Again, if you are not free someone or something else has stolen your life and is living it for you. No one can fully develop themselves without freedom and be said to have truly lived at all without the lessons learned by reflecting upon its choices. Personal responsibility that comes with life and freedom is the scepter that each individual in this country must grasp for it to function as a productive and successful society. Currently, too large a number have passed it to an even poorer substitute and in doing so have lost the ability and will to function independently. If that condition is not reversed, the inevitable will continue in motion. Now, they resort to trespass over once esteemed, sacred and allied territory and to thrive, hold court with the old style types of rulers that believe that it is their privilege to plunder you for their and your survival. Competent leaders have been too few and far between, opportunities will be missed and decay will continue until a giant upheaval restores these imbalances and largess within our government.
In the meantime, as so much of this country?s ?freedom? and resources has been spent necessarily in defense of our personal property and individual sovereignty, I can readily relate to the unfree world portion of the title as those like me suffer anguish when pondering the insanity of continuing to feed an out of control government and its new entitlement programs as we are simultaneously invited to fund numerous watch group organizations and political parties to defend liberties that are inherently ours, against what was a popularly imposed, or at least permitted, police state monstrosity seeking to obstruct, control and herd citizens at every turn. Short of going off grid, which has its own set of trade-offs, I would like to gain insights from Brown?s book as to how to keep the freedom I have while functioning in a society where profane and inept hordes have broken through the gates, run over our treasuries in support of their failed policies, infiltrated our elected offices and do regularly affront the personal space of all independently sovereign individuals with absurd laws and stupid ideas as greedy lobbyists divide the spoils.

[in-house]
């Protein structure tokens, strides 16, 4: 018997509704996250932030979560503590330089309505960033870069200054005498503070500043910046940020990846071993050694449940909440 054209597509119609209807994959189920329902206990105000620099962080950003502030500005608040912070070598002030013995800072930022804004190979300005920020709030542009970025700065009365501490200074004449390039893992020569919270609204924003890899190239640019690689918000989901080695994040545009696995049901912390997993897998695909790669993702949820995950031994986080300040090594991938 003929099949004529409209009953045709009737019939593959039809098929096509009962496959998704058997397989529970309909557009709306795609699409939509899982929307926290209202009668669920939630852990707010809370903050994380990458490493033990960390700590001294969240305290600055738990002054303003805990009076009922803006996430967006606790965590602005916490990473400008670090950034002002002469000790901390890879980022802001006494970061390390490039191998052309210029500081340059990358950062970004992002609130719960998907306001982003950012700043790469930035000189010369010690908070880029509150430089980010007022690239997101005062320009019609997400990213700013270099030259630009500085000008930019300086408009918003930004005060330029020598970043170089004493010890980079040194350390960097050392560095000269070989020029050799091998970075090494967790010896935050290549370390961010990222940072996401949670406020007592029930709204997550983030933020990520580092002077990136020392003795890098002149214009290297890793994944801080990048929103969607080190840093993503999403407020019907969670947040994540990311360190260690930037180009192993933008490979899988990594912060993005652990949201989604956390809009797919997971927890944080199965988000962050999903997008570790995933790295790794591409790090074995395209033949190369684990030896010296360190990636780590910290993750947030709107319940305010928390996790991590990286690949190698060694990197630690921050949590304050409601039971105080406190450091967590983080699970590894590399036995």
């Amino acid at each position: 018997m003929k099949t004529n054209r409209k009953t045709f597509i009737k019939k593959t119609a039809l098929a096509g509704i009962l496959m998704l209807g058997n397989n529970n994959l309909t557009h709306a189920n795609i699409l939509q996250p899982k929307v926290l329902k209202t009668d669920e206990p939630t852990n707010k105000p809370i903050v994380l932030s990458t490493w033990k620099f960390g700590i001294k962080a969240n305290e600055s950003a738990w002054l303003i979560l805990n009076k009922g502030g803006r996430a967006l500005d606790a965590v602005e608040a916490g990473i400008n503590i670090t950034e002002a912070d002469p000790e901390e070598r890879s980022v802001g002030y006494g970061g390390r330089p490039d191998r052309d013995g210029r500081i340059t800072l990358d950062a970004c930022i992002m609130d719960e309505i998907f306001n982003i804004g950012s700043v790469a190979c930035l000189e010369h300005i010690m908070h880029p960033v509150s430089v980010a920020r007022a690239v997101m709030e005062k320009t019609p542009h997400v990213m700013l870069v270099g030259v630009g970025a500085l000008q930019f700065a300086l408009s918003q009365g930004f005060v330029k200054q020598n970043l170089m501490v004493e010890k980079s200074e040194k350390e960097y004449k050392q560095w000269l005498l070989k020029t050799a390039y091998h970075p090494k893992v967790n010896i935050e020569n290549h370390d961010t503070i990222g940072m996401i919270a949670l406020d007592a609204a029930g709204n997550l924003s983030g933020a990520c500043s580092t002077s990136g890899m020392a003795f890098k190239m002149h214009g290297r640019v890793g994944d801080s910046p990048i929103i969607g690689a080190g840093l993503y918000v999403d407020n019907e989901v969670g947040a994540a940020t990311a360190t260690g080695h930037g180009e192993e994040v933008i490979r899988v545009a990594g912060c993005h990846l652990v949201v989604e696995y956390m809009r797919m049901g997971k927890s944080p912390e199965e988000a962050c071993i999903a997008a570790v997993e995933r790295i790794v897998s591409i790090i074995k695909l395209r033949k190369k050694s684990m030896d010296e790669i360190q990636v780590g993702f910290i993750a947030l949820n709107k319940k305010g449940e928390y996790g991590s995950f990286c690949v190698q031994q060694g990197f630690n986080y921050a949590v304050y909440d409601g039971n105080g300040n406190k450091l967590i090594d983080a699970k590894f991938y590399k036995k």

The entry by, David Bliss
Why do I want "How I Found Freedom in an Unfree World"?
I would like Harry Browne's book because I want to be free. Trouble is, I haven't been able to formulate or articulate all the fine points of individual freedom. But I know I want freedom; because when I read or hear others with better understanding and insight than I, part of me cries "yes! that's what I mean!"
I have a second problem, too--I keep making mistakes. What mistakes? The kind that sound good at the time. I've dabbled in libertarianism and anarcho-capitalism, and have thought that perhaps freedom is simply a matter of geography and that moving to the "free state" of New Hampshire will secure freedom for me. I've been suckered by the thought I can convert people to see my way, if only I could find the right words, as though there were a freedom incantation. I've disabused myself of those notions, but its taken a mighty long time for each.
Why I want Harry's book is that I figure it can put me on the road to knocking both these problems on the head. That's what I hope Harry's book will do--give me the insights and explain the principles so I say "yes! that's what I'm missing!".
What does freedom mean to me, and why can't I live without it?
I choose to live as man qua man, which I can do only if I am free.
Freedom means I am responsible for my own life.
Freedom means if I want success and happiness, then I must choose to create them.
Freedom means when I make good choices I can keep and enjoy the full reward of my success.
Freedom means when I make poor choices I suffer the full penalty of my errors.
Without freedom I cannot live the way I have chosen, so without freedom I cannot live.